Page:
Ultimately, all our work is directed towards changing lives, and helping women and girls achieve their full potential. We are driving for better educational opportunities for girls and women, including through the increased use of technology, as well as measures to continue to increase and consolidate women’s political leadership and ensure they are included in peacebuilding and recovery efforts during times of crisis. All of this requires increased and renewed investments, a strong commitment to improve data collection and analysis, accountability frameworks for leaders, and established responsibilities for all stakeholders, including the private sector.
This year’s report provides examples that demonstrate UN Women’s impact from the global to the individual level. We are proud to have been part of the increase from less than 30 per cent to more than 50 per cent of women elected to the House of Representatives in Bolivia; the improved economic rights of 21,350 women home-based workers in Pakistan through increased access to registration services, food security and income-generating opportunities; the increase in Rwanda of capably-staffed one-stop crisis centres from 2 to 11 for women who have experienced violence; and the deployment of 23 experts in investigation and documentation of gender-based crimes to support international investigations or prosecutions in 12 different countries, leading directly to building cases against perpetrators of atrocities against women and girls. Across the world, UN Women is present, working with its partners, in its role as catalyst, supporter and leader for a gender-equal world.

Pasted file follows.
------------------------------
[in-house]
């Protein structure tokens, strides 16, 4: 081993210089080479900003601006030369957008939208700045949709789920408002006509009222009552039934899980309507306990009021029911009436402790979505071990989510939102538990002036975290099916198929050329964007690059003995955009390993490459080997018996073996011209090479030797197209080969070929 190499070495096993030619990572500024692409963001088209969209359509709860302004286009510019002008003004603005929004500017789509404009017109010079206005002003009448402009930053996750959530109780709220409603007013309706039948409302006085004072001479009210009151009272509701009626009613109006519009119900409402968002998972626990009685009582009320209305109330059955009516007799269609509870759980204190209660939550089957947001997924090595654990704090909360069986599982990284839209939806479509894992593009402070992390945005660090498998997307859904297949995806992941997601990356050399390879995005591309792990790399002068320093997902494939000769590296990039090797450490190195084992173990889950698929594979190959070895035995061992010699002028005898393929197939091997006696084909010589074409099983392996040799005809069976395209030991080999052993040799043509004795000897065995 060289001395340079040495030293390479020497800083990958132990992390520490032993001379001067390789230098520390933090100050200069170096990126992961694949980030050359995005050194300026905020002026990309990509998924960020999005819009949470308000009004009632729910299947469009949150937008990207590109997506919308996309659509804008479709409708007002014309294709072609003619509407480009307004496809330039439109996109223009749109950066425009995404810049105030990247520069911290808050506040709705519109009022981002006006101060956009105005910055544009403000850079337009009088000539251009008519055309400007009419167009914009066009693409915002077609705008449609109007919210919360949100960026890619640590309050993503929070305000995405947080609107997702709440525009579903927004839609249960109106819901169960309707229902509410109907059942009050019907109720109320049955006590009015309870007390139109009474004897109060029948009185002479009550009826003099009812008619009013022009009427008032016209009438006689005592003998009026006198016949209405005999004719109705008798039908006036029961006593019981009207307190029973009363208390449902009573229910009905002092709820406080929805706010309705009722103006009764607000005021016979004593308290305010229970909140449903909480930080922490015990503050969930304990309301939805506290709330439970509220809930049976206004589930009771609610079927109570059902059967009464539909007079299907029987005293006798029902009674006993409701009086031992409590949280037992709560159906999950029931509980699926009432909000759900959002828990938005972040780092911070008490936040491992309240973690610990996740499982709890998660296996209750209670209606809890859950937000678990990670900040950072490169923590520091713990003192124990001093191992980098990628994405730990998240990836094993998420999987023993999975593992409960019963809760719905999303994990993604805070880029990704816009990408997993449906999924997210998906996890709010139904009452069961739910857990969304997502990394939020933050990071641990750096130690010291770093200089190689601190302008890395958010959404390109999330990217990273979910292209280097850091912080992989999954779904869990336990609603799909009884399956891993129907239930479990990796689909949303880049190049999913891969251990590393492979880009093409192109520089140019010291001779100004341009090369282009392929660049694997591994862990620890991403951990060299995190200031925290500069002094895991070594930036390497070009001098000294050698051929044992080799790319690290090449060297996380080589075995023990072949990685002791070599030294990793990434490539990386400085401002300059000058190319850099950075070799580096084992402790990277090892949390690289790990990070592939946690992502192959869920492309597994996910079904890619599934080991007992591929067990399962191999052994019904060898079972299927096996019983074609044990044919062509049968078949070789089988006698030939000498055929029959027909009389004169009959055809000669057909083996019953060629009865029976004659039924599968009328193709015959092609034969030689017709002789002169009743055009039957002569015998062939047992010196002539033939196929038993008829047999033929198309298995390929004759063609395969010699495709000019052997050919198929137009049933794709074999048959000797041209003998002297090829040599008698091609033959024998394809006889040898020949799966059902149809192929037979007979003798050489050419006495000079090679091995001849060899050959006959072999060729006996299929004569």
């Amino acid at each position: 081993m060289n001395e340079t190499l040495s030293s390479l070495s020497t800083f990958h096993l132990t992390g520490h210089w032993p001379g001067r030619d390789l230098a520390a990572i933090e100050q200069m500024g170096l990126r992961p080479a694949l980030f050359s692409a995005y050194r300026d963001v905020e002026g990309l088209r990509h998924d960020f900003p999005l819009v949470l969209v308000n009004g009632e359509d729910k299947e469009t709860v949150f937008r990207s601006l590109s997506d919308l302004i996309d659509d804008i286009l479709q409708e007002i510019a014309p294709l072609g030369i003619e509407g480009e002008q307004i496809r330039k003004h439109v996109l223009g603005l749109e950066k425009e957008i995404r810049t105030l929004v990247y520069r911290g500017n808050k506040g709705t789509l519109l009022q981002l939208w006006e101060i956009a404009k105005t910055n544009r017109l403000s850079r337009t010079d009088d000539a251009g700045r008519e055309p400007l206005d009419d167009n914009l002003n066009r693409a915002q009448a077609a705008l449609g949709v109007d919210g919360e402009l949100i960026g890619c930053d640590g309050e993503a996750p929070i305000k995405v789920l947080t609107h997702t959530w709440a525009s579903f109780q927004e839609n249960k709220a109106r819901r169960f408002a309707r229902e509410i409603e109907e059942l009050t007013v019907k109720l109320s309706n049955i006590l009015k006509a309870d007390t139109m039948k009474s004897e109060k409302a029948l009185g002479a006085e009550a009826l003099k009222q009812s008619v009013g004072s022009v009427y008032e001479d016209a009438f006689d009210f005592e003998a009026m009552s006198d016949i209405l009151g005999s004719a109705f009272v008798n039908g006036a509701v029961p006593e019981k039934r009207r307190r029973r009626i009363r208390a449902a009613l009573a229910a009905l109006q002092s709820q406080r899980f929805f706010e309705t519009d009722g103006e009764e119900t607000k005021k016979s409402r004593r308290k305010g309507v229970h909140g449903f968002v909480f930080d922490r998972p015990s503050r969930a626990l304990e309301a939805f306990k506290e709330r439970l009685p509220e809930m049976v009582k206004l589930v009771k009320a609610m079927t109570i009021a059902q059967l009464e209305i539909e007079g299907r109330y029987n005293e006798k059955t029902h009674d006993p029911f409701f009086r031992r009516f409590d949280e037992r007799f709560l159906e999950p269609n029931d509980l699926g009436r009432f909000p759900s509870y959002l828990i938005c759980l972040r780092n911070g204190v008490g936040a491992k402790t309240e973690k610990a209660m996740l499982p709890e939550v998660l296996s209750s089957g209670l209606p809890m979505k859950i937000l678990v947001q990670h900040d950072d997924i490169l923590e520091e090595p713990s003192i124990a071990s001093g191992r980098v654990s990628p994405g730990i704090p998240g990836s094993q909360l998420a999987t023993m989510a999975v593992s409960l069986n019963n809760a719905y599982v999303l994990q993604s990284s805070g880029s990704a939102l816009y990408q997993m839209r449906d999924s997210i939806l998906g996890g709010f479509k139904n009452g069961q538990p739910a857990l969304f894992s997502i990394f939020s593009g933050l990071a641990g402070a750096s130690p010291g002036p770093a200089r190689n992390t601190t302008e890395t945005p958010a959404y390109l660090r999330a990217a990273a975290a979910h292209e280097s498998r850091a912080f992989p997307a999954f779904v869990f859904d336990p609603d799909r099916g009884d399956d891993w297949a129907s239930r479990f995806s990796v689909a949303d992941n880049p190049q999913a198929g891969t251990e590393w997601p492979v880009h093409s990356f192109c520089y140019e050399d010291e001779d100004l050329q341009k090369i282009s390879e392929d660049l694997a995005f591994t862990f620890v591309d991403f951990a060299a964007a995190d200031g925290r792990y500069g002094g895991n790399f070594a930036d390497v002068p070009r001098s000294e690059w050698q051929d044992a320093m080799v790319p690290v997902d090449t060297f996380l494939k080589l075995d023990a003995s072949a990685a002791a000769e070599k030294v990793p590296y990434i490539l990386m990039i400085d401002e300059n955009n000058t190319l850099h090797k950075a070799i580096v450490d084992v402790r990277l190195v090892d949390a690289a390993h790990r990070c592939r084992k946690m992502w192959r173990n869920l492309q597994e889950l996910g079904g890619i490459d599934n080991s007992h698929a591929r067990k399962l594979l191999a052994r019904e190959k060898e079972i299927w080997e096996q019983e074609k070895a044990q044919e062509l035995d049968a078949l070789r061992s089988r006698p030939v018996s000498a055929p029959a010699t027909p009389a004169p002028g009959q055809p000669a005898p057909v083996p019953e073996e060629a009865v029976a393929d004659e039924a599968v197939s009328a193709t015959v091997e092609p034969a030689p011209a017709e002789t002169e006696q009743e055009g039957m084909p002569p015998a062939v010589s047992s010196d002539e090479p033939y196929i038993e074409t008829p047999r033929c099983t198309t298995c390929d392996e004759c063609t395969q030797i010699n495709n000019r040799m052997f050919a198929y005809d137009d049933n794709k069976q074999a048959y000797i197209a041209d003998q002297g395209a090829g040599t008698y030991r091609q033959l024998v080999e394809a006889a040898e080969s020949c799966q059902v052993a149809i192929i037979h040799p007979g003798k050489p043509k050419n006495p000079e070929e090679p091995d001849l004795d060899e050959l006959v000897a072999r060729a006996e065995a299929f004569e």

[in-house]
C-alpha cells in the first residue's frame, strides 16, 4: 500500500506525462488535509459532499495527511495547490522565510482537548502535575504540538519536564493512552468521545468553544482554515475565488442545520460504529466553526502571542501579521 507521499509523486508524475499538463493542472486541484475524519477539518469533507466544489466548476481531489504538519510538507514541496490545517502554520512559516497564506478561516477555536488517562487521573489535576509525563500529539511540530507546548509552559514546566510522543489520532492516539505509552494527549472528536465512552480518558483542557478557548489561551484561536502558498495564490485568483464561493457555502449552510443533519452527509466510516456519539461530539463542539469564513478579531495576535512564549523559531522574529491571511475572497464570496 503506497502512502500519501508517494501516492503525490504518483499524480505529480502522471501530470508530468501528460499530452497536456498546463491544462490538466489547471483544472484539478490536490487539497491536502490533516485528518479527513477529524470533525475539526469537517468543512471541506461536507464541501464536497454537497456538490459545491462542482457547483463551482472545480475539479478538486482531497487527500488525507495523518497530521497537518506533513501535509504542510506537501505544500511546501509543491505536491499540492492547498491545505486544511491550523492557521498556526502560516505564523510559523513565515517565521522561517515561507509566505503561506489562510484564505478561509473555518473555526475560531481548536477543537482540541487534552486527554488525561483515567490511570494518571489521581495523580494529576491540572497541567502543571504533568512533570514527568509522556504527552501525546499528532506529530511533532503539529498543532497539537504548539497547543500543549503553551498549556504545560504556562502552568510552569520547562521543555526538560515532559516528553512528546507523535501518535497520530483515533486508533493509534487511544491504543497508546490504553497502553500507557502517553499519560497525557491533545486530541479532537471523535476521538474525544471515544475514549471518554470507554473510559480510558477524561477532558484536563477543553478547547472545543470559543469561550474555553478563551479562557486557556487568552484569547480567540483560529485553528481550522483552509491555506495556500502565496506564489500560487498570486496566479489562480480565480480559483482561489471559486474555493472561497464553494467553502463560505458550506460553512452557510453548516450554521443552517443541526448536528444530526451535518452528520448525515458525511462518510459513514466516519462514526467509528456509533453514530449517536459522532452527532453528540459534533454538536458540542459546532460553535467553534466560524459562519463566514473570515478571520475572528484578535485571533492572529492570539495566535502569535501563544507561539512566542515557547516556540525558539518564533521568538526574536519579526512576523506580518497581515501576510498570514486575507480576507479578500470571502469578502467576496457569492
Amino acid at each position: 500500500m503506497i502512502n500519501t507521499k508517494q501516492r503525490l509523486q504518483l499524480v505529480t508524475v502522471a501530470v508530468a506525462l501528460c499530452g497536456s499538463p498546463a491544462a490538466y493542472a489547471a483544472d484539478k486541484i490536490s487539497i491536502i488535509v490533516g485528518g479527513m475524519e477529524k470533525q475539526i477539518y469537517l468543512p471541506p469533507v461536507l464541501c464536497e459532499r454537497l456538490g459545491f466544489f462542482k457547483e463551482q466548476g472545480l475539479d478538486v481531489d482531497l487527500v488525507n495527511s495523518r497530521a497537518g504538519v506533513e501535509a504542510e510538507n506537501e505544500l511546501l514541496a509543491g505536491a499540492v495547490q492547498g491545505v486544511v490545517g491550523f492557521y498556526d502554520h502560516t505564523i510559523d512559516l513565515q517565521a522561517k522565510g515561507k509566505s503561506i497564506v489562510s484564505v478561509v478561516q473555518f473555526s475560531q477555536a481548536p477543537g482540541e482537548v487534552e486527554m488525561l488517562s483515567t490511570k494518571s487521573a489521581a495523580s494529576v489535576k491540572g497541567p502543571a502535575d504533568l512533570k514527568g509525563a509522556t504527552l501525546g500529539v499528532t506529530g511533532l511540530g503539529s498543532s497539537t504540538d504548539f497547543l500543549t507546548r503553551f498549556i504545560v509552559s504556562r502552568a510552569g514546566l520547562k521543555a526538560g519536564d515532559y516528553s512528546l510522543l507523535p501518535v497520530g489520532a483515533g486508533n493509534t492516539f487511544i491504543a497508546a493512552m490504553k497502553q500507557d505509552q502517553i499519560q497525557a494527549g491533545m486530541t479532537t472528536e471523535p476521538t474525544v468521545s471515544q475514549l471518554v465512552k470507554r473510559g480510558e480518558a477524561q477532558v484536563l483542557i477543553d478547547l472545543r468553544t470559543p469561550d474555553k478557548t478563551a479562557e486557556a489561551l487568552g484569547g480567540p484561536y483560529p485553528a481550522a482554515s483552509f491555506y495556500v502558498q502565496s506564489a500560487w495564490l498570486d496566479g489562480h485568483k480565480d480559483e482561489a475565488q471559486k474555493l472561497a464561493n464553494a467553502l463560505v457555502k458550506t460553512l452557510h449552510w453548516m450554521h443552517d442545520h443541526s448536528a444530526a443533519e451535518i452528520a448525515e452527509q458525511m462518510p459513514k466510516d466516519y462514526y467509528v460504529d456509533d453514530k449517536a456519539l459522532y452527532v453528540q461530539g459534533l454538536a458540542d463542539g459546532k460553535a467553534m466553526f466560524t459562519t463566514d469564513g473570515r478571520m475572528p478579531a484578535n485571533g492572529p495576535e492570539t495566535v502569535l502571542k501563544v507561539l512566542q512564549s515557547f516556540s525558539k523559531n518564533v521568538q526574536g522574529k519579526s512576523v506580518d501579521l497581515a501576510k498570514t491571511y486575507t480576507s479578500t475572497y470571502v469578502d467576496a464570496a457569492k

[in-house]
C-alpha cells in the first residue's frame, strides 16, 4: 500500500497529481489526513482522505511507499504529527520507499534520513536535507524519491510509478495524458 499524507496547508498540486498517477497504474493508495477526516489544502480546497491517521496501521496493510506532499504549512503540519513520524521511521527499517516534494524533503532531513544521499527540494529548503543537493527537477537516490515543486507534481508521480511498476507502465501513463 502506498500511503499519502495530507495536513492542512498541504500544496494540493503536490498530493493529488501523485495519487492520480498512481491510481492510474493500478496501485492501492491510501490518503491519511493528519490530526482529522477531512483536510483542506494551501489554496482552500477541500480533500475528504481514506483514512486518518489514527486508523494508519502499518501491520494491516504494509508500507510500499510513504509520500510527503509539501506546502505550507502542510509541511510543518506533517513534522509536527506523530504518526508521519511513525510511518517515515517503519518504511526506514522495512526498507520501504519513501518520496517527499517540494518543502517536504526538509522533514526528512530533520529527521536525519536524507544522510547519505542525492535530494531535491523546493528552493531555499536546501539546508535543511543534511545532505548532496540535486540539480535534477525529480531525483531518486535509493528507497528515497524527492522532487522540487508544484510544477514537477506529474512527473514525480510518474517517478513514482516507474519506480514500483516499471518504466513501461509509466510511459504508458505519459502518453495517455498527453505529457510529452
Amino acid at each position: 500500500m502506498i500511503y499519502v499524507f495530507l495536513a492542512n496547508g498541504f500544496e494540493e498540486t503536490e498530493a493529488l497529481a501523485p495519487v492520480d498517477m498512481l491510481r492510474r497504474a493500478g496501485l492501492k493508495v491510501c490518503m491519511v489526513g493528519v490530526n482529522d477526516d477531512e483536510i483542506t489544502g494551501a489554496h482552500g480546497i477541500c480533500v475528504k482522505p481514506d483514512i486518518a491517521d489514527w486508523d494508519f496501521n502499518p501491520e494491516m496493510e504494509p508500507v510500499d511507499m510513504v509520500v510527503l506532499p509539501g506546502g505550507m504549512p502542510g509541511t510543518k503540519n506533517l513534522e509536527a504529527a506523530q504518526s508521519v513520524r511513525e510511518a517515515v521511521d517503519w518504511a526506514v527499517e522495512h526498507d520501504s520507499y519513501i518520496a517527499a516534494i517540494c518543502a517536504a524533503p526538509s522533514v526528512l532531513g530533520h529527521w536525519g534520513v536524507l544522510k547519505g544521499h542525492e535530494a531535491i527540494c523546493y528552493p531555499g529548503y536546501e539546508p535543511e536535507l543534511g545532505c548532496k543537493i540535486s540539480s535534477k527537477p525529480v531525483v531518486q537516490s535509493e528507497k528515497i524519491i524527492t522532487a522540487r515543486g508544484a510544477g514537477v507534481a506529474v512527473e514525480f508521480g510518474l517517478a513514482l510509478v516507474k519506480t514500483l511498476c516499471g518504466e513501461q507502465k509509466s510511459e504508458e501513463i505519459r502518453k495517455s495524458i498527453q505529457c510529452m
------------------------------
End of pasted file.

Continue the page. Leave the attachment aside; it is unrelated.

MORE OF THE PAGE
The aspirations and actions set in motion this year will influence generations to come. We know this well and strive to achieve the maximum impact with the resources entrusted to us. We invest in evaluating our work so that we can continue to learn from what we do and to improve further. Independent evaluations by a number of key partners in 2014 confirmed our relevance and efficacy.
Gender equality remains underfunded on so many levels; yet a raised level of financing is essential to complete the ambitious agenda.
In this year’s review process of the Financing for Development agenda UN Women is calling for transformative financing for gender equality. This requires unprecedented levels of funding—in scale, scope and quality. Prioritized, dedicated resource allocation and investment for gender equality are urgent imperatives. We will continue to work on aligning all sources of development funding and the institutions that manage them, whether public or private, domestic or international, with gender equality goals and we will promote multi-stakeholder partnerships as key to ensuring adequate and robust financing for gender equality and the empowerment of women.
As this report underscores, UN Women strongly commits to disrupting the status quo and collaboratively setting of new norms, delivering well-targeted programmes, and enlisting game-changing partners both within and outside the UN system to accelerate the pace of change.
Together we can usher in a new era that is more just, resilient, and inclusive of all.
Dr. Phumzile Mlambo-Ngcuka
United Nations Under-Secretary-General and UN Women Executive Director